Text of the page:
The industrial democracies have a fragile and always threatened tradition of free speech and free expression that is vital to democracy. It is now being effectively stifled by threats of Muslim violence. "You can only show films that do not offend us. You can only express opinions that do not offend us." It began with the Fatwa against Salman Rushdie, continued with the Danish cartoons of Muhamad, and has now reached the point of self-censorship.
The same people who insist that it must be possible to publish Mein Kampf or show the mendacious film, "Jenin, Jenin," because of the need for "free speech," are quashing opinions that may be offensive to Islam. They managed to keep the film "Obsession" out of major movie houses, and now they are working on suppressing another film entirely. We may not like these opinions. If we think they are wrong, we should expose them and discuss them, not shut them up.
This trend cannot be allowed to continue.
Islam and Its Critics
March 5, 2008
The latest clash between the West and the Muslim world is taking place in the Netherlands, where a yet-to-be-released film critical of Islam has already stirred protests in Afghanistan and caused a world-wide outage of YouTube when Pakistan tried to block a brief clip. No one wants a repeat of the Danish cartoon controversy, but suppressing the film, as some in Holland and the Muslim world are urging, amounts to political blackmail.
The film is by Geert Wilders, an anti-immigration Member of the Dutch Parliament who has warned about a "tsunami of Islamization" in the Netherlands, home to nearly one million Muslims. Mr. Wilders has also called the Quran a "fascist" book and Islam a "retarded culture," and his 15-minute movie is likely to contain more such distasteful commentary. He says he will post it on the Web this month if he can't find anyone willing to broadcast it.
Much as Salman Rushdie received death threats over a book few of his would-be assassins had read, Mr. Wilders has received death threats over a film no one has seen. He has been living under police protection since filmmaker Theo van Gogh was murdered four years ago by a Muslim radical for making a movie critical of Islam's treatment of women. The Dutch antiterror coordinator has told him that he may have to go into hiding abroad once his film is released.
The Dutch government has been holding crisis meetings since November about a possible Islamic backlash to Mr. Wilders's film. Prime Minister Jan Peter Balkenende warned last week that the Netherlands risks economic sanctions and attacks on its citizens and businesses at home and abroad if the film is released. NATO Secretary-General Jaap de Hoop Scheffer, who is Dutch, said Sunday that he is worried about Dutch troops in Afghanistan.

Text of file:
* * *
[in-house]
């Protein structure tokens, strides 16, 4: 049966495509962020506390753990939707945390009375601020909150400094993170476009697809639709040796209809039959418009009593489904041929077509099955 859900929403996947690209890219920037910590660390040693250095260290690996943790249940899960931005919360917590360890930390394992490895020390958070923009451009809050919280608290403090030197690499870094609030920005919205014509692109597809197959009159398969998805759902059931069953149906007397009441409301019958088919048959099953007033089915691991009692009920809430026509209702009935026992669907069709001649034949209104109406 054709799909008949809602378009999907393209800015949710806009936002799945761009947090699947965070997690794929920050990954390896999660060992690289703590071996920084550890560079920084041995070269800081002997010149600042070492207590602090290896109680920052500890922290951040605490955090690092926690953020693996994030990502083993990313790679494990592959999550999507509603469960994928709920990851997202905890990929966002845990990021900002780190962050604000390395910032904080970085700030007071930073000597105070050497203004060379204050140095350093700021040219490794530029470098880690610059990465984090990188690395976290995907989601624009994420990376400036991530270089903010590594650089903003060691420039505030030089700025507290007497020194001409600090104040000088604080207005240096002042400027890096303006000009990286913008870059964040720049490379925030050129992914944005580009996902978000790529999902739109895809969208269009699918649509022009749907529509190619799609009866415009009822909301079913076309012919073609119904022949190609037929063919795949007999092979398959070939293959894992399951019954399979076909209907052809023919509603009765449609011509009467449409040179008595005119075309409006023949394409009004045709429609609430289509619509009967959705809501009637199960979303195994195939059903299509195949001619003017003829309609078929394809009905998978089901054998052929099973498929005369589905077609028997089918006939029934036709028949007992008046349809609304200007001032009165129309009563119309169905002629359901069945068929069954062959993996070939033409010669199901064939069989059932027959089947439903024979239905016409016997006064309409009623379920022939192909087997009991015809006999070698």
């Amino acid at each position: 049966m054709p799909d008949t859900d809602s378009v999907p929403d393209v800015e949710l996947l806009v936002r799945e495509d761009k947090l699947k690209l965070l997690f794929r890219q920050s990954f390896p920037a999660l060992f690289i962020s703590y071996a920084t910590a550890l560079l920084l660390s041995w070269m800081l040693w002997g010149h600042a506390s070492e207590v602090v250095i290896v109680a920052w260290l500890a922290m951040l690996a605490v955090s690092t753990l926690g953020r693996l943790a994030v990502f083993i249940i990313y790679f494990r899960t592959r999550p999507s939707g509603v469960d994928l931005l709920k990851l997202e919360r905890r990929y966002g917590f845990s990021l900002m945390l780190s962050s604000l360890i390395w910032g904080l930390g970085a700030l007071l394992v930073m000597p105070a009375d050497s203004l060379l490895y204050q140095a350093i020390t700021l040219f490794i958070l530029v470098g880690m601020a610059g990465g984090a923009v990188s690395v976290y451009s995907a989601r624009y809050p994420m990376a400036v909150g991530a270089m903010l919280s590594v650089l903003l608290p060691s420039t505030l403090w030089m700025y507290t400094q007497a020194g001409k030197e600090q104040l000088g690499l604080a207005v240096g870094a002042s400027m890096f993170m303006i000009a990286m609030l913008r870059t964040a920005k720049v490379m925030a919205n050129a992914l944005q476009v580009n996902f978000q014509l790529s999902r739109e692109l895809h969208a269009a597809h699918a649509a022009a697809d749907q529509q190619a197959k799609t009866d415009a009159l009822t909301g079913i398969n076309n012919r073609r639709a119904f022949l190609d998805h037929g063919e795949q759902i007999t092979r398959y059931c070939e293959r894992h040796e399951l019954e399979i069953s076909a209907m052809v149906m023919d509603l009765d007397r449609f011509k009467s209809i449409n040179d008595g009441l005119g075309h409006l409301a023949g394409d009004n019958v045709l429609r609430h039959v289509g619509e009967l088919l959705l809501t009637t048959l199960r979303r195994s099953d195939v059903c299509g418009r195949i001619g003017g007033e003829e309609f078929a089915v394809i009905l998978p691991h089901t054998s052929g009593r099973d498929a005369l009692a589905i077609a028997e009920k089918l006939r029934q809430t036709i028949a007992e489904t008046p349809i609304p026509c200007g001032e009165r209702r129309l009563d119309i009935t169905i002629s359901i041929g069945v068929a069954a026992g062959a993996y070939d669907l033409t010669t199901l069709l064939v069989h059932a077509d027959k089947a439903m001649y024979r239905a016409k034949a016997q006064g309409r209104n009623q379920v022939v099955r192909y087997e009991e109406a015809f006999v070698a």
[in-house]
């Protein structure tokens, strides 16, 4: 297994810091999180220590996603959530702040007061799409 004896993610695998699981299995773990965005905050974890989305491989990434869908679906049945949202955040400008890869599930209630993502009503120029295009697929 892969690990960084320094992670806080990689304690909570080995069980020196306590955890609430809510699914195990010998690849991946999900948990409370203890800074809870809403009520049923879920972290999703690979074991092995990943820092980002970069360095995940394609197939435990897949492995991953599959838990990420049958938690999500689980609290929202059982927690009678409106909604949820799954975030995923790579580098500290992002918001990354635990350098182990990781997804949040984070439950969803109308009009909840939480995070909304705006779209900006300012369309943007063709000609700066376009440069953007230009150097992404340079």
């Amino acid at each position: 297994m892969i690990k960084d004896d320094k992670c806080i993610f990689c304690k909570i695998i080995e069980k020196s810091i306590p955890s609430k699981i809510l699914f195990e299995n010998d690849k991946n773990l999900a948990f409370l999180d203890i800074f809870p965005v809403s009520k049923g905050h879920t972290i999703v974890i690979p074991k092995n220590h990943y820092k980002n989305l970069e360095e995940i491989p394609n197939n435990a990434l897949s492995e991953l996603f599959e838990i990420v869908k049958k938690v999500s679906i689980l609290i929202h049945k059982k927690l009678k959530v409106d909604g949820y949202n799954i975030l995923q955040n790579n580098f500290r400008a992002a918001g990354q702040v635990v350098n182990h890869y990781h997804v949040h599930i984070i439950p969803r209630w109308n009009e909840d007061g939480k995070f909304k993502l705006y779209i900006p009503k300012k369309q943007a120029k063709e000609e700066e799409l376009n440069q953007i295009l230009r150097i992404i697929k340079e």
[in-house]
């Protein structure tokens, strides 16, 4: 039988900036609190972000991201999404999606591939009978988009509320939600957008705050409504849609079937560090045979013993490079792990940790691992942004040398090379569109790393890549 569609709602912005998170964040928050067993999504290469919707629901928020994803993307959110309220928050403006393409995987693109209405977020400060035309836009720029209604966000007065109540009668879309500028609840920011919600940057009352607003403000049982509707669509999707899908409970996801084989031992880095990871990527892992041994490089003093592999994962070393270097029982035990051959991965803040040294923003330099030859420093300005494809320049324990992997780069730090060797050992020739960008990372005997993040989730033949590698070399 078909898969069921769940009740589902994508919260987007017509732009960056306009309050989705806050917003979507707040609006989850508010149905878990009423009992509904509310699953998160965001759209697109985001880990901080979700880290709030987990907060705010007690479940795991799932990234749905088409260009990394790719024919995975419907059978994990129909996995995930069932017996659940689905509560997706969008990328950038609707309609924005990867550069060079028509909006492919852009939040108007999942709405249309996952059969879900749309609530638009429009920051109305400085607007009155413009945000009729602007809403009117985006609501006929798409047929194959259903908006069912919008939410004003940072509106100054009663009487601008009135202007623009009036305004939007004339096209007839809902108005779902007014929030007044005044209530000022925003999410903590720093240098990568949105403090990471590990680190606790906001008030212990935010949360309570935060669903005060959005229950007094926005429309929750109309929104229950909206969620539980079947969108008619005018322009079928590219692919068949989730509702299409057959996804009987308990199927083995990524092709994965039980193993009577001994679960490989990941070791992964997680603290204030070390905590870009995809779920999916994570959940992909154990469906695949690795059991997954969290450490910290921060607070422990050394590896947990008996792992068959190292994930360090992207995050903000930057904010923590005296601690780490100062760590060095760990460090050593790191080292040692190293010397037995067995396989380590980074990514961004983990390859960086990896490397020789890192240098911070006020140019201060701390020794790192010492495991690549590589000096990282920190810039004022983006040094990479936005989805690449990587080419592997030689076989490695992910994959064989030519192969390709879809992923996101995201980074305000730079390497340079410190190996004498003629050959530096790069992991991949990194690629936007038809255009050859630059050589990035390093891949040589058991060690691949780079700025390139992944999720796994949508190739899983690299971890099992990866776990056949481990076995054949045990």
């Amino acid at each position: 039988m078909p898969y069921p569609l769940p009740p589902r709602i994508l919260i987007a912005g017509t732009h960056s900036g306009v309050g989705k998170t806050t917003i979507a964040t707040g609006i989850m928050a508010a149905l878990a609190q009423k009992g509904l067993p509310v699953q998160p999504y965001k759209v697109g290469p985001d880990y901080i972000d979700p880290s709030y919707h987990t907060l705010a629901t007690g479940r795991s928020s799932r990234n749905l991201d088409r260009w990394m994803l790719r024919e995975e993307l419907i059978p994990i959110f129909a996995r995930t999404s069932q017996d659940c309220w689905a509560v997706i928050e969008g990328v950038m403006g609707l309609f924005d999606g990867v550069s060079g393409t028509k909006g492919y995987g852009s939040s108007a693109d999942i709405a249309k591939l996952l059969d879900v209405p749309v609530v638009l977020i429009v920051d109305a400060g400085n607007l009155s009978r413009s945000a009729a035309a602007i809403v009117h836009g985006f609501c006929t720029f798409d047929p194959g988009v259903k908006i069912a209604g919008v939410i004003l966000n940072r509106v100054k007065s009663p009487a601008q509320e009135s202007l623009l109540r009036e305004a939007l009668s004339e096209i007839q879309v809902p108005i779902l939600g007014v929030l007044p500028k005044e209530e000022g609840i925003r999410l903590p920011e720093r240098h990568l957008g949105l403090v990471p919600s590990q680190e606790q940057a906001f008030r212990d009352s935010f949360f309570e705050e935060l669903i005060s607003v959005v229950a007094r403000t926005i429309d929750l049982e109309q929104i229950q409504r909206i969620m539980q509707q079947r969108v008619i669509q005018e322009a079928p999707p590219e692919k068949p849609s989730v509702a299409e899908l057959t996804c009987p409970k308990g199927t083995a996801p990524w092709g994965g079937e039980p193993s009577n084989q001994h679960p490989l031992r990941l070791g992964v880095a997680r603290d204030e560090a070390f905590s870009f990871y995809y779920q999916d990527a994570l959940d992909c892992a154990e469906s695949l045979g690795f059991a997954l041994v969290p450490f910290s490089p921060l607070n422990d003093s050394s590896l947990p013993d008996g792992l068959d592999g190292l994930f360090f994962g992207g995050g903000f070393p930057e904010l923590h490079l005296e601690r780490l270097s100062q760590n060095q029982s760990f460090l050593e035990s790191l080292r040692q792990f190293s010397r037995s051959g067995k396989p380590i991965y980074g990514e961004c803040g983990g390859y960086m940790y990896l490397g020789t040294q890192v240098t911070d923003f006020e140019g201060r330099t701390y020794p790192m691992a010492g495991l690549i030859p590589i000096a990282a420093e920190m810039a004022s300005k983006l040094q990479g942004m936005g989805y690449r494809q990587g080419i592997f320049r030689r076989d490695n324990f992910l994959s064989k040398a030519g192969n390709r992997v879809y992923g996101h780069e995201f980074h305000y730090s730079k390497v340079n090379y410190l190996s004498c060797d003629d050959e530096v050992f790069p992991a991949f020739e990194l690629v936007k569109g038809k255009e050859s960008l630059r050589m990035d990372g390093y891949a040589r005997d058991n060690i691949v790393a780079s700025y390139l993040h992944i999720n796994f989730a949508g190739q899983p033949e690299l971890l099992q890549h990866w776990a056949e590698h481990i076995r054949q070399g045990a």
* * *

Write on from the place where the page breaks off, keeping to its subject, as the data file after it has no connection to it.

Several Dutch business organizations have called on Mr. Wilders not to release the film, and some at The Hague also favor self-censorship. Dutch newspapers report that several Muslim countries are pressuring the Prime Minister to suppress the movie -- though how the leader of a democracy could accomplish that even if he wanted to is left unsaid.
In any case, Mr. Balkenende is already blaming Mr. Wilders for any possible violence. "When you see how the reactions have been at home and abroad, what the risks could be of this film, then there's one person who must answer for it and that is Mr. Wilders himself," he said last week. So much for the Dutch tradition of political tolerance.
The Netherlands is not the only European country facing an Islamic threat to civil liberties, and it would be nice to think the European Union would show some solidarity here. But, as during the Danish cartoon crisis, there's mostly silence from Brussels. An exception is a proposal last week by the EU's top justice official to provide security for Ayaan Hirsi Ali, a former Dutch parliamentarian threatened over her criticism of radical Islam, and other similarly threatened officials, presumably including Mr. Wilders.
Mr. Wilders says he has every right to broadcast his film, and he is correct. Freedom of speech is not without limits, but there is no indication that the movie crosses the line to illegal incitement. It's hard not to wonder whether those who want to silence Mr. Wilders would consider shouting "jihad" in a crowded mosque an incitement to violence.
In any case, banning a film no one has seen is hardly a way to defend liberty or explain Western values to those who are new to them. Muslim organizations have already filed complaints against Mr. Wilders for some of his previous statements. Fair enough. They are free to do so again over his film -- just as anyone, Muslim or not, is free to ignore it.
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